Over the years, I’ve been engaged in a few debates (often on other websites) about the importance of articulation on toys (here’s one, and here’s another). Personally, I’ve always cared about articulation. As a kid, a figure that had extra articulation – hinged knees, ball-jointed shoulders – was always something I considered a great bonus. However, I also hated action features and never understood those kids who would just bash figures into each other to make them “fight,” so I’ll admit I may not have been representative of how the majority of children approach playing with action figures.
Recently, I asked a friend of mine who had a 5-year-old son to ask him and anyone else she wanted to ask what their opinions were on articulation on action figures.
She didn’t have much luck with her son, but the adults – few, if any of whom were current action figure collectors – had some intriguing responses.
I’ve asked my son on maybe three different occasions about articulation, but stunningly most of what I’ve learned is that it’s a lot harder to interview a six-year-old than an adult. He says that the movement is cool, but I’m not sure how much he actually feels the difference. See the Brit below – my son might just not be old enough to appreciate what good articulation can do.
On the other hand, I talked to a lot of grown ups, and almost nobody (granted, I’m in science) thought I was crazy for asking. About half knew what I was getting at quickly, and responded with an opinion that was clearly not spur of the moment. I’ve got ideas on how it might break down along gender lines, toy type, and age.
In the meantime, interesting data on the adults:
Female, age 22 (undergraduate, medical science): Collected horses as a kid. Detail important, not poseability – but detail was very important and appreciated. She played with the horses in scenes/stories, but the realism took precedence over the movement. Maybe something to do with the fact that it would be a lot harder and more annoying to move four legs at a time? Or that the only thing horses do really is run, and if they’re all posed in action moves, you don’t need to have articulation to express that movement because it’s already there?
Her boyfriend, age 24 (engineer): articulation was way cooler, as were assembly options (Gundam robots were what he collected).
Male, age 37: said that extra articulation was added while he was a kid, and that was awesome. Elbows that could fold added a pivot, and that definitely made the toys cooler.
Male, age 34 (scientist): said that he didn’t collect action figures, but when I explained more he said he thinks part of the reason why he didn’t is because there wasn’t enough articulation. It was a “revelation about my own youth” to discover that this was probably the source of his love for Transformers – total articulation.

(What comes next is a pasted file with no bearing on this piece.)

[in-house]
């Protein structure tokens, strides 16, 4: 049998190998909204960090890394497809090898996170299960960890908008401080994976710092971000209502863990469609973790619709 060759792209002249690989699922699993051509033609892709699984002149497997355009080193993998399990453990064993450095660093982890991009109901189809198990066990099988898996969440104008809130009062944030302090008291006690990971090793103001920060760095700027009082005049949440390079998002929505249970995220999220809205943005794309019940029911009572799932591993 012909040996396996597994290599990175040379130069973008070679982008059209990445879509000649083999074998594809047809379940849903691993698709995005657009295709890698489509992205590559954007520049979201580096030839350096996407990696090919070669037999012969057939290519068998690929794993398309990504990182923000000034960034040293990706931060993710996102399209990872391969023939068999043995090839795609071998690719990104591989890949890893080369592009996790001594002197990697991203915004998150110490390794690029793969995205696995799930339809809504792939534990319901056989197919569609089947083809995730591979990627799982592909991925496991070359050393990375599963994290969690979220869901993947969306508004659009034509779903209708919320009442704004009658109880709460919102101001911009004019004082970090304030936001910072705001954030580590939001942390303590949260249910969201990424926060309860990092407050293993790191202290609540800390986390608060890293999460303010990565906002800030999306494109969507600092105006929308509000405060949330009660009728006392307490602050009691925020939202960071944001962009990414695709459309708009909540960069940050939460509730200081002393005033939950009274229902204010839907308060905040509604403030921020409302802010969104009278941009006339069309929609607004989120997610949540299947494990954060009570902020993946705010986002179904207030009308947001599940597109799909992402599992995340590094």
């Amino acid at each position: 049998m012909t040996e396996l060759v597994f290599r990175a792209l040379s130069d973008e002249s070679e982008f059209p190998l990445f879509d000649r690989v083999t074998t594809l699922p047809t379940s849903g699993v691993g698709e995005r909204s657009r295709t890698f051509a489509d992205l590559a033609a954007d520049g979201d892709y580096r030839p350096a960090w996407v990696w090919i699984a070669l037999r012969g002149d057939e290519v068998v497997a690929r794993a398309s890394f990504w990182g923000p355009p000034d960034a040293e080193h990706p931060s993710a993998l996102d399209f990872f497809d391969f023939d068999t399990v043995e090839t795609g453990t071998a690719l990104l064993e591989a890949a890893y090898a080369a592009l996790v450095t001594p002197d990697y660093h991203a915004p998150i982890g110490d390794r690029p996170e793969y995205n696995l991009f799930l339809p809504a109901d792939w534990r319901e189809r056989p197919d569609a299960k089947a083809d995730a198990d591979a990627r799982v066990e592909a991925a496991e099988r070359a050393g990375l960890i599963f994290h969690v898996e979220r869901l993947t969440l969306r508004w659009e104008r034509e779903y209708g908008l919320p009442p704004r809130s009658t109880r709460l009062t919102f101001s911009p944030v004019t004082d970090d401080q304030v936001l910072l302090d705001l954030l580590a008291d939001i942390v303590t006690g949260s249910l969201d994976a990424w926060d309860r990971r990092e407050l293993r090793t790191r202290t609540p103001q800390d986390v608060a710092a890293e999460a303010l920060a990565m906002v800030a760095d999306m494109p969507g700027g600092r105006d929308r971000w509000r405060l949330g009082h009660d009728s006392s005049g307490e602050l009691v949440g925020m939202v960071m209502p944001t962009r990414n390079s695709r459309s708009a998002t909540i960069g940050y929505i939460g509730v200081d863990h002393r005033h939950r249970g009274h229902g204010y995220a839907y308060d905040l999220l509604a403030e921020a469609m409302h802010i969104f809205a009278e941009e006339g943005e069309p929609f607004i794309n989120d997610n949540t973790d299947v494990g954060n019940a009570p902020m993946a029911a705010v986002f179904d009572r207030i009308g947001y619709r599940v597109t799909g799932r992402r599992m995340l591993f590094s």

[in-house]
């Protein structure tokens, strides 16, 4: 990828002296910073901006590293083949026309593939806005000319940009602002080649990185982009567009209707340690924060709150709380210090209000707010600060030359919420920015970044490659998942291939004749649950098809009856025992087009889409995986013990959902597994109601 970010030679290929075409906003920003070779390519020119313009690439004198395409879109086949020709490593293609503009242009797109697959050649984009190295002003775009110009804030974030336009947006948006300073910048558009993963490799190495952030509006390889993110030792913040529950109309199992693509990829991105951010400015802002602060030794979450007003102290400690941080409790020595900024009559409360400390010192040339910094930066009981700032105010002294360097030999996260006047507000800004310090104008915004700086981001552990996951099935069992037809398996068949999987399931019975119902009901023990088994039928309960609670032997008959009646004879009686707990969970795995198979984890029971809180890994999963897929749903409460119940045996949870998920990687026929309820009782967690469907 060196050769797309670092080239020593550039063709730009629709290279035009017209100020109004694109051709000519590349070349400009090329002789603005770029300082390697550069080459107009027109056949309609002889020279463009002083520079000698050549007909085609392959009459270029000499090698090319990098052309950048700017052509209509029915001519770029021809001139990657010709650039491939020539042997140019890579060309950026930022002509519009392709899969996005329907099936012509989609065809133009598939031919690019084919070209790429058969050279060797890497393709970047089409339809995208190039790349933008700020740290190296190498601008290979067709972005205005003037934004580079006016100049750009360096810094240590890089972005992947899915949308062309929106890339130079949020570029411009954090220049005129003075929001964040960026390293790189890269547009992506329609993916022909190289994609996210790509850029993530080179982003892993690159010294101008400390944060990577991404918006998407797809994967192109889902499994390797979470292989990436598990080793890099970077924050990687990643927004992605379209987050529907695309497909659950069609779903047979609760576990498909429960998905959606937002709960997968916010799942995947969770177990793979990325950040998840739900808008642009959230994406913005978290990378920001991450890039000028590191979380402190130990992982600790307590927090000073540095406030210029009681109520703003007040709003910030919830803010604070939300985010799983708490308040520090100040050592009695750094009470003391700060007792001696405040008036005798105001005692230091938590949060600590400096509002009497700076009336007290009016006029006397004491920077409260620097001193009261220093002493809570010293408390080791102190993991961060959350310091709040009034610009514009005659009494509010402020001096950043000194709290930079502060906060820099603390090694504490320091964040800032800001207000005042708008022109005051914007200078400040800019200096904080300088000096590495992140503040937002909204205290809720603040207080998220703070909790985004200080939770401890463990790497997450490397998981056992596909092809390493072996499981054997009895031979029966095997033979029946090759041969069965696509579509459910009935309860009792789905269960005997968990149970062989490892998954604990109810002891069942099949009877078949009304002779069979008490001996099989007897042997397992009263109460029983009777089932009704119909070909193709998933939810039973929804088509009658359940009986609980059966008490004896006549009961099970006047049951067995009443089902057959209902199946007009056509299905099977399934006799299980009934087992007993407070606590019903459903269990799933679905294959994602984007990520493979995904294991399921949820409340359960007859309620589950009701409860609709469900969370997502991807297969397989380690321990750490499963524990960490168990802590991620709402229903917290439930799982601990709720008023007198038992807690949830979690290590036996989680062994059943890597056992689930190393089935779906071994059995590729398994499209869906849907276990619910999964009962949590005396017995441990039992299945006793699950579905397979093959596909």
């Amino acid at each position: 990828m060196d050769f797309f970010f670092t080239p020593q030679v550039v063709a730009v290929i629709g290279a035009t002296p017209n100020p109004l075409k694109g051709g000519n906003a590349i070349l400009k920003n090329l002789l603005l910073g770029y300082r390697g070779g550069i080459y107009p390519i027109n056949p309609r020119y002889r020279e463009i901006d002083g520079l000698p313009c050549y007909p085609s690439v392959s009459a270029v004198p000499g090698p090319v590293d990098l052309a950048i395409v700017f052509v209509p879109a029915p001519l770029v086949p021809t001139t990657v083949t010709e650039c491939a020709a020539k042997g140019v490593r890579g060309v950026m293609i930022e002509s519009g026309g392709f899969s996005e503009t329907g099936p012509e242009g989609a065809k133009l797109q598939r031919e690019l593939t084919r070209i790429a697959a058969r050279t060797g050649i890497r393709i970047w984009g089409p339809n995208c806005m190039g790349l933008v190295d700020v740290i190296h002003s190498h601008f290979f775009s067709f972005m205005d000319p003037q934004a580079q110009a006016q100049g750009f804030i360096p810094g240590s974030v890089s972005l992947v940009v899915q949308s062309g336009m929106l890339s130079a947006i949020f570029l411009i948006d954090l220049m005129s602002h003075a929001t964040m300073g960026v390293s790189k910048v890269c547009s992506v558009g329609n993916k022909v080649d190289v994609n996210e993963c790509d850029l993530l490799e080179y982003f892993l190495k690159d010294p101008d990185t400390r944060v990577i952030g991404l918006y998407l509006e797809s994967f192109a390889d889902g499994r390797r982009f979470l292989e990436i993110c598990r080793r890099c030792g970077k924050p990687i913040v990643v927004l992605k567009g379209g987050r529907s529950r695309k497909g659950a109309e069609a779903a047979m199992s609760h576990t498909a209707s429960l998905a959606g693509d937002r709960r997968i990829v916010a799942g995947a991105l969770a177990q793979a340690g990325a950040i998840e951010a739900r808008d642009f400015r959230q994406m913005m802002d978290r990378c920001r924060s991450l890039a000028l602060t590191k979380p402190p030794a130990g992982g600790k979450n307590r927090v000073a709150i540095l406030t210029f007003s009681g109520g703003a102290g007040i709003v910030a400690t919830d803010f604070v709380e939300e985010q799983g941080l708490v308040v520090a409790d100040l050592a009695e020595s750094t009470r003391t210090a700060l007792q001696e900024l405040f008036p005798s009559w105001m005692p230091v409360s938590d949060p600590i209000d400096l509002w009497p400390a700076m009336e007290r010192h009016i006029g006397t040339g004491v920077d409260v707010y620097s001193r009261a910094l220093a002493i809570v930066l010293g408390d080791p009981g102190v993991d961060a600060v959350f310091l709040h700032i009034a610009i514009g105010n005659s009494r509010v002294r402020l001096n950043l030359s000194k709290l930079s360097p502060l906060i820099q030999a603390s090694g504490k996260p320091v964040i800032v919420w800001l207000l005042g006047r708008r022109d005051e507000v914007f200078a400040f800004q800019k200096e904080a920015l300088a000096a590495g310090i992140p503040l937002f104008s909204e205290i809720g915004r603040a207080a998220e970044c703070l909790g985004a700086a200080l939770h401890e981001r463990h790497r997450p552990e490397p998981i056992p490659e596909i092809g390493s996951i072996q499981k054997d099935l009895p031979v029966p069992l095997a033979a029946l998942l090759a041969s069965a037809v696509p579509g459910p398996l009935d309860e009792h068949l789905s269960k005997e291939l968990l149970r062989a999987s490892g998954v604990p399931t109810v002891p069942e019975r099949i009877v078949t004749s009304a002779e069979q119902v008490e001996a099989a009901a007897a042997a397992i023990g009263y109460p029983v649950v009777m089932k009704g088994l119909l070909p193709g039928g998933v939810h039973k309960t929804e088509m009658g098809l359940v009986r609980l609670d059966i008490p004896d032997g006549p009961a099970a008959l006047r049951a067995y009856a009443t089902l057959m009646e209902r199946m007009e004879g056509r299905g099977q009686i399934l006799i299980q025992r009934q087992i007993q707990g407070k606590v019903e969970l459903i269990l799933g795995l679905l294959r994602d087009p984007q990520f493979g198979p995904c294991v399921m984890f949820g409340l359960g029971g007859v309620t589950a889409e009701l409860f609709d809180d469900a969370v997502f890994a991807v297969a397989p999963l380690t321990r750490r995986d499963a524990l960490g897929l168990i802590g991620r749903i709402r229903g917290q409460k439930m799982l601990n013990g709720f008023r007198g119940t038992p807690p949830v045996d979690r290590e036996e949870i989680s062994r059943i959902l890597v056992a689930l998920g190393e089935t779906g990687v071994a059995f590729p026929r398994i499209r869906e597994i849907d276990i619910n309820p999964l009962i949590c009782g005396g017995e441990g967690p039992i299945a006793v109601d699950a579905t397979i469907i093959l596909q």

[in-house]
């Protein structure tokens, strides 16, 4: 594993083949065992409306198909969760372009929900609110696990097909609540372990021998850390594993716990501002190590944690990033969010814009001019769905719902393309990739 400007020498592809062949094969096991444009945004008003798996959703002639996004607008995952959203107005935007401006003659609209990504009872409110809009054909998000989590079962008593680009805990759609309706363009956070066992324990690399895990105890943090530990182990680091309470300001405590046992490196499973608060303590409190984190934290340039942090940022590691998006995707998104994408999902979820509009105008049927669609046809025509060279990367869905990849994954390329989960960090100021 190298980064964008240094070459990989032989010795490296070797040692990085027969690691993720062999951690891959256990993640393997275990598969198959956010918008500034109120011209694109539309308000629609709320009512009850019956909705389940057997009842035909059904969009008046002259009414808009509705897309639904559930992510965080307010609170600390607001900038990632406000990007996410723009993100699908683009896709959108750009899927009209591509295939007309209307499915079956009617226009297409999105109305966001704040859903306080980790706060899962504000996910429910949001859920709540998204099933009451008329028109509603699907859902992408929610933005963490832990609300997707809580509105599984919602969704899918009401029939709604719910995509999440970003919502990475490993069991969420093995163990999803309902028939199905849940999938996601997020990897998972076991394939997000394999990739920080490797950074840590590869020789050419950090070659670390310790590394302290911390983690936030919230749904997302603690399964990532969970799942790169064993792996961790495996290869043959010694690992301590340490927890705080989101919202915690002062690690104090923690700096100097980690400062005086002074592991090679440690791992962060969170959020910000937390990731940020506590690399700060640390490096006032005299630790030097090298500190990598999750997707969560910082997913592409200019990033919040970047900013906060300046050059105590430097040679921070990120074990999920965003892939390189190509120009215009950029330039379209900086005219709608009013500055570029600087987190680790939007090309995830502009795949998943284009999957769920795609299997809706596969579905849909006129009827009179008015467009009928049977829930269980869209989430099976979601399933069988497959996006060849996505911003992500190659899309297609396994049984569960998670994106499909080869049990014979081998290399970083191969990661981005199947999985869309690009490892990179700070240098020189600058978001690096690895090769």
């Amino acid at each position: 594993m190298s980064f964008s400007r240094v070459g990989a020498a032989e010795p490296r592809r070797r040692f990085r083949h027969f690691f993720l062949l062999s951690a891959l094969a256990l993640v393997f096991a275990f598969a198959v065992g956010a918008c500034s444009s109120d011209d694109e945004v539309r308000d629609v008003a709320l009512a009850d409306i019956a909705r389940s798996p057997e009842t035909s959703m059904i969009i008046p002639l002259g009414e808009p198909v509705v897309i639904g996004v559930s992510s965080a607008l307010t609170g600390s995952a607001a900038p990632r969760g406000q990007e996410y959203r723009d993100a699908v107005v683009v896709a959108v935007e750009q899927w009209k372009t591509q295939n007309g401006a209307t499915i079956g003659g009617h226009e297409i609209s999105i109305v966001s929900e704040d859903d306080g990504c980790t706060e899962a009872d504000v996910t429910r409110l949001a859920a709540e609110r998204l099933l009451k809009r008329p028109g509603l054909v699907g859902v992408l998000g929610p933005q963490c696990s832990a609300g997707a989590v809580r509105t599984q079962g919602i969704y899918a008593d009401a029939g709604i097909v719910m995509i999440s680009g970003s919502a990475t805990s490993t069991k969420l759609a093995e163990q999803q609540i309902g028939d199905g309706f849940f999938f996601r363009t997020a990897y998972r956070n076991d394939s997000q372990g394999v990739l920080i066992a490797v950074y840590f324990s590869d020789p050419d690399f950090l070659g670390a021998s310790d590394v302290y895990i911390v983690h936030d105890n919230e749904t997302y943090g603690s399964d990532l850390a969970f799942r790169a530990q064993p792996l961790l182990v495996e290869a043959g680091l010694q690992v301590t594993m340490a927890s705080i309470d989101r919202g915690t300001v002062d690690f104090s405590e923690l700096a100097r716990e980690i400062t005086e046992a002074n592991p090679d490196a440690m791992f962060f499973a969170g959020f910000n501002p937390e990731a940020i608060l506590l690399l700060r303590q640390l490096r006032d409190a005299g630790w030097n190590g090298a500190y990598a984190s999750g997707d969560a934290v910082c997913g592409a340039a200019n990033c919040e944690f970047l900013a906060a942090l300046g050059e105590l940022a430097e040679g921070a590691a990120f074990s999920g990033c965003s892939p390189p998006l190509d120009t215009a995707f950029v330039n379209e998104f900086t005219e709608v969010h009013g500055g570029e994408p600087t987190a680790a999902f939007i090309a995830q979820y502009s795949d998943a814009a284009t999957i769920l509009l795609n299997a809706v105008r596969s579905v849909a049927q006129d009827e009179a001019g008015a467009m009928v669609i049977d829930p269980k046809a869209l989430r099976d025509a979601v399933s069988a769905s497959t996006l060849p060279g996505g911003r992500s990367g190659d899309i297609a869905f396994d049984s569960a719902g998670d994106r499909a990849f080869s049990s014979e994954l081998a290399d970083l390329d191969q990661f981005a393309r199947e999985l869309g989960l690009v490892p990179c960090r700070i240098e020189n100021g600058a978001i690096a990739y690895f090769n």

Male, age 23 (medical equipment salesperson): said that articulation only mattered if it meant the figure could do something with it. So if it was a Jedi, he’d want to be able to move the arm to swing it around.
Male, age 22 (technician): said almost the same thing – articulation didn’t matter unless it made the figure hold a gun.
Male, age 36, (scientist, British): said that arms moving/legs moving was good, elbows were a bonus. His desire for articulation changed with his age. For him, the back story mattered more than articulation, but also mattered alongside the articulation. So for example, he’d want to make Action Man (G.I. Joe equivalent) slide down a rope strung between two branches, and for that it you needed the movement to make that happen. But he’d choose Action Man with less articulation over some other hyper-articulated Batman that didn’t look like his vision of what Batman should look like. (Adam West being the natural example of Not-Batman).
Female, age 25: said that she mostly had Barbie, and that articulation was good to have, but that it was a lot better in GI Joe (and Ken dolls, interestingly) than in Barbie. She also said it depended on the back story of the character, interestingly – if it was Model Barbie, she wouldn’t expect or need much movement, but Superhero Barbie and Stuntwoman Barbie had better have some.
Female, age 38 (me): I didn’t have action figures (for which I am still sad, because how could I not overcome that particular sexism? I just thought I couldn’t have them because I was a girl), but found the lack of articulation in Barbies frustrating. I really loved the idea of the one with a soft exterior/wired interior that could ‘pose,’ but it ultimately proved frustrating when it became evident that the posing made it harder to work with, not easier. There was extremely limited movement and a lot of bounce-back to rest; the toes were also molded of the same rubber, so it made the feet too squishy and weird and hard to get into shoes; since the bodies weren’t forced into any sort of balance, it made them harder to work with so they’d stay put, dammit.
Another person I interviewed (who didn’t play with action figures forty years ago in Soviet Russia, so couldn’t really care about articulation) mentioned that it was slightly cooler when Hot Wheels had doors that opened, but it didn’t impact racing much. For me though, I would play with those little doors and hoods that opened, and they were inevitably the cars I loved the most.